Senior sets sail

Nathan+Hawkins%2C+philosophy+senior%2C+was+apprehensive+about+starting+college+once+again.+However%2C+while+it+took+him+awhile+to+figure+out+what+he+wanted+to+do+he+said+is+glad+he+stuck+with+it+and+will+graduate+in+May.

Nathan Hawkins, philosophy senior, was apprehensive about starting college once again. However, while it took him awhile to figure out what he wanted to do he said is glad he stuck with it and will graduate in May.

IUS Horizon

Graduation can be filled with uncertainty for most students. After sporting the cap and gown, most leave the stage feeling excited, but a bit apprehensive of what will come next.

For Nathan Hawkins, philosophy senior, what’s next is certain; he will be traveling to other countries and starting a new life in the Navy.

Nathan Hawkins, philosophy senior, was apprehensive about starting college once again. However, while it took him awhile to figure out what he wanted to do he said is glad he stuck with it and will graduate in May.

“I am a realist,” Hawkins said.  “I figured out the only way for me to see the world is to join the Navy. I am too old to join the Army or Marines. I am 33-years-old and my life is just beginning.”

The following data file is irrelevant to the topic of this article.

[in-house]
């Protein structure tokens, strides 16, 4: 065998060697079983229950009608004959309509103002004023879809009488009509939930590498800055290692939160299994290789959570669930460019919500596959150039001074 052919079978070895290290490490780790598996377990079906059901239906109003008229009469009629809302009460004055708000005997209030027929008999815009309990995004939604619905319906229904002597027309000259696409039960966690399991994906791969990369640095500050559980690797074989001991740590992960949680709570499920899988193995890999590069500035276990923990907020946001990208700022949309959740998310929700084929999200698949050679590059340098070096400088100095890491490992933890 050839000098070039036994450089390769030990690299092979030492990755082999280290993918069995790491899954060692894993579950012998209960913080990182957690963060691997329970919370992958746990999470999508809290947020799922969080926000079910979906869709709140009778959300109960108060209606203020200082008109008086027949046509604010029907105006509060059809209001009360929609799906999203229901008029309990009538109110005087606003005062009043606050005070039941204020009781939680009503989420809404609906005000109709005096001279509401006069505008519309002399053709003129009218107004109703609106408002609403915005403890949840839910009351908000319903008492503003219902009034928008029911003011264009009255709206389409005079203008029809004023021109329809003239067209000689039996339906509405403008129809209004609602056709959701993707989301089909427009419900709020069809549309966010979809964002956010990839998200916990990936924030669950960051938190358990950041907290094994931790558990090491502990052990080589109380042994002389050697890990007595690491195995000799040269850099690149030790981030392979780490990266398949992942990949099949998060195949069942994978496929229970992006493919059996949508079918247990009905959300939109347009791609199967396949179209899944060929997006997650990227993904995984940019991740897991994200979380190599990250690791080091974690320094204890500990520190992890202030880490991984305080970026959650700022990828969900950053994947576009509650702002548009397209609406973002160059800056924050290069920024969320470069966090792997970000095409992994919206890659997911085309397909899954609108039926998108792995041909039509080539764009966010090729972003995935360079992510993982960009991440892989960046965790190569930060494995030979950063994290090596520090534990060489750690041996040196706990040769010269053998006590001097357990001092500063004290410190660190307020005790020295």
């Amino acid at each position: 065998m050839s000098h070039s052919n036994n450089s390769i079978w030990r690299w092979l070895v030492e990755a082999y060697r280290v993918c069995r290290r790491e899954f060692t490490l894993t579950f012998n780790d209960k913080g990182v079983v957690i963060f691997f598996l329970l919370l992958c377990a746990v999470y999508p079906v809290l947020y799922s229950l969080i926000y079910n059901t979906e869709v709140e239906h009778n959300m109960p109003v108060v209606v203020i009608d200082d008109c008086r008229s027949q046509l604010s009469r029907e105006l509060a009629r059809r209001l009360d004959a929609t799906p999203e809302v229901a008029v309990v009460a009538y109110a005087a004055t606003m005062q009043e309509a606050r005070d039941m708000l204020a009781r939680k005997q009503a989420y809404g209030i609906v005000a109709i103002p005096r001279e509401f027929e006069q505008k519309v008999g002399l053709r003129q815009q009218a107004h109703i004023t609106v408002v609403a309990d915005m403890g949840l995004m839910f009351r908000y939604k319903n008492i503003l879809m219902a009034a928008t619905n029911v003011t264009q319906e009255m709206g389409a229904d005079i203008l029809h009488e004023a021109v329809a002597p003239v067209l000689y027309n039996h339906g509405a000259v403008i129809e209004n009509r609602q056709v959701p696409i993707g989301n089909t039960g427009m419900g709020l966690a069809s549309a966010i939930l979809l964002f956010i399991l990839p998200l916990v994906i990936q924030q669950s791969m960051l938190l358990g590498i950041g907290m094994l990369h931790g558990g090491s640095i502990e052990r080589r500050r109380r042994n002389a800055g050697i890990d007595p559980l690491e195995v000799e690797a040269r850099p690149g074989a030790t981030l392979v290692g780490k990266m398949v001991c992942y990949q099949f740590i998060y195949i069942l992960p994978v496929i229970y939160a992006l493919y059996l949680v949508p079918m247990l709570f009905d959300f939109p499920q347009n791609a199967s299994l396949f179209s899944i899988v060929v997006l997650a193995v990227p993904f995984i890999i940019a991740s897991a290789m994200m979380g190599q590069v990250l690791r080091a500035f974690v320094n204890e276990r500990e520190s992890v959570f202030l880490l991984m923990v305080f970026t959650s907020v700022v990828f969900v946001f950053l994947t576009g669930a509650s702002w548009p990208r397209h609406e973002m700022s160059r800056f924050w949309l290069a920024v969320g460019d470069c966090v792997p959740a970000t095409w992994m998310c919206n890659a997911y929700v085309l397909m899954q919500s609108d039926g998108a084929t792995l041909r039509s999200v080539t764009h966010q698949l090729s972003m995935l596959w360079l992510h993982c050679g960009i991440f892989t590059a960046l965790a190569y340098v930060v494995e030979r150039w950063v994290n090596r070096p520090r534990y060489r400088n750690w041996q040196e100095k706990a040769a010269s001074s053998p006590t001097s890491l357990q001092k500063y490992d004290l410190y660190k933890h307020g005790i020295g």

Hawkins said he took a 10-year sabbatical from IU Bloomington to work and figure out what he really wanted to do before coming to IU Southeast.

On May 6, he will receive a bachelor’s degree in philosophy with a concentration in religious studies, something he said was not easy.

Hawkins said there were times where he felt he had given up on getting a degree, but his mother encouraged him to continue on.

“She encouraged me when I think other people had given up on me, including myself,” he said. “It really took me trying.”

Hawkins also served as associate justice of the Student Government Association.

This semester between 2 and 4 p.m., he could be found in the Student Government Association office sitting behind the desk, hidden under a black ball cap, brown square glasses and big brown eyes.  He said he was usually buried in some type of assignment and wearing an animated T-shirt.

Daniel Murray, another SGA member, said Nathan was eager to help.

“[He had a] willingness to assist with whatever we were doing, whether it was cleaning out the office, interpreting the Constitution, or anything else the judiciary was asked to do during his appointment,” he said.

Hawkins said the next step in his life has been decided, and there is no looking back now.

“I’ve always had this fear of making that commitment to some things, but this is done, I can’t change it,” he said.

By JODY HAMILTON

Staff

shejhami@umail.iu.edu